Dietrich Bonhoeffer

wystmaDietrich Bonhoeffer (1906-1945) is one of the greatest theologians of the twentieth century. A Lutheran pastor, he was executed for his resistance on April 9, 1945 at the age of 39 years in a Nazi concentration camp, after a long period of imprisonment. A recognised thinker, he was also a man of commitment. Until the end, out of loyalty and conviction, he became the witness of a love that preceded it.

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Anandamayi Ma

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Anandamayi Ma is a woman-saint of Bengal who lived from 1896 – 1982. Anandamayi Ma defied all conventions, initiated herself and her husband into the sacred state and often gave signs and displays of a divine incarnation. Ma was not attached to her devotees (she had many) and was honoured and venerated as a divine incarnation toward the end of her earthly sojourn. She wrote no books and gave very simple teachings to her devotees. Her name means “Ever-blissful Mother”.

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FYI – Baba Vangelia, the Blind Prophet

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We received an email from an acquaintance who simply sent an “FYI” and a link about Baba Vangelia, the prophetess of Bulgaria, who passed in 1996. There has been a surge of internet articles about the predictions, much of it ominous, and plain sensation seeking. In this article, we take a look at Prophecy, Seers, Clairvoyants and the history of Vangelia Pandeva Dimitrova, known popularly around the world as Baba Vanga. We look to spurious predictions, unsubstantiated predictions and some actual material sourced to Baba Vanga. We then look at how people might use discernment on materials found in the media, be it the newspaper, radio, the evening TV news or the Internet media. The media presents information; it is up to the user to evaluate that information in its context.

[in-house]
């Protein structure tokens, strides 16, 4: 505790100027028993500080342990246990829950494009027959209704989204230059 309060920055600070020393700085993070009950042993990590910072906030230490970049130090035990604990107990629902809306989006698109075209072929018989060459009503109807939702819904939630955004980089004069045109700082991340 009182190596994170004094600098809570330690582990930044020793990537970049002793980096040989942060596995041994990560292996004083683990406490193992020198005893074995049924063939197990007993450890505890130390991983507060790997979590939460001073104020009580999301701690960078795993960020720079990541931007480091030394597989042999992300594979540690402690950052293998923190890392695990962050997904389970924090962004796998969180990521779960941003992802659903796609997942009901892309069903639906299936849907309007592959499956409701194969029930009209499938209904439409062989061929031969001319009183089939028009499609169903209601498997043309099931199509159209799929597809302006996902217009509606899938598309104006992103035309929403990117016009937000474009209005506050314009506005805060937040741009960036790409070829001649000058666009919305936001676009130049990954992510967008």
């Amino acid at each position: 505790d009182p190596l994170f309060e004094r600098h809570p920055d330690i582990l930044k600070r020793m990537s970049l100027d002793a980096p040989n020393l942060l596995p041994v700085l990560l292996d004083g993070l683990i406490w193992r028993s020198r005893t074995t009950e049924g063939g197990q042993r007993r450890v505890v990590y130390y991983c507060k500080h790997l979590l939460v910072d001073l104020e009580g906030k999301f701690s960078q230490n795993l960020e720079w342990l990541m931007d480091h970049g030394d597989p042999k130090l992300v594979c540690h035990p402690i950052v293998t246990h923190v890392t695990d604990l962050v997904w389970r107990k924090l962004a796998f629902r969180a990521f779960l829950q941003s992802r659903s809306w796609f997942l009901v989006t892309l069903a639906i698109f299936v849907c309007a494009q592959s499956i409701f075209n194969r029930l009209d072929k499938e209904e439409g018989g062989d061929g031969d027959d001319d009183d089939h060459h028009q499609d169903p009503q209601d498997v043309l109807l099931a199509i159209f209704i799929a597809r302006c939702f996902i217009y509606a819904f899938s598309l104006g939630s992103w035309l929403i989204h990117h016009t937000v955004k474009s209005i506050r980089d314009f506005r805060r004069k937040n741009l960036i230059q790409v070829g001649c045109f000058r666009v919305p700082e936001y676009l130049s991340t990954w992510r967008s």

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Recalling Swami Vivekananda

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If India were to have patron saints, then perhaps we might say that Swami Vivekananda is the patron saint – or guru – of Inter-religious encounter, or perhaps, in a more modern sense, an advocate for toleration and harmony among the world’s religions. Swami Vivekananda travelled to the Americas and participated in the inaugural Parliament of the World’s Religions in Chicago in 1893. We bring you excerpts from his speech on this occasion (in 2016) of the Birthday of Swami Vivekananda. (Vivekananda Jayanti)

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Jnanadeva of Alandi


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Jnanadev (also known as Jnaneshwar or Dnyaneshwar or Dnyandev (1275–1296) was a 13th-century Marathi saint, poet, philosopher and yogi of the Nath tradition whose Jnaneshvari (a commentary on the Bhagavad Gita) and Amrutanubhav are considered to be milestones in Marathi literature. Jnanadeva lived during the rule of King Ramadevarao, immediately prior to the Moghul invasions, for an all too brief 22 years and left a rich body of spiritual writings. He is honoured to this day in Alandi, his place of internment.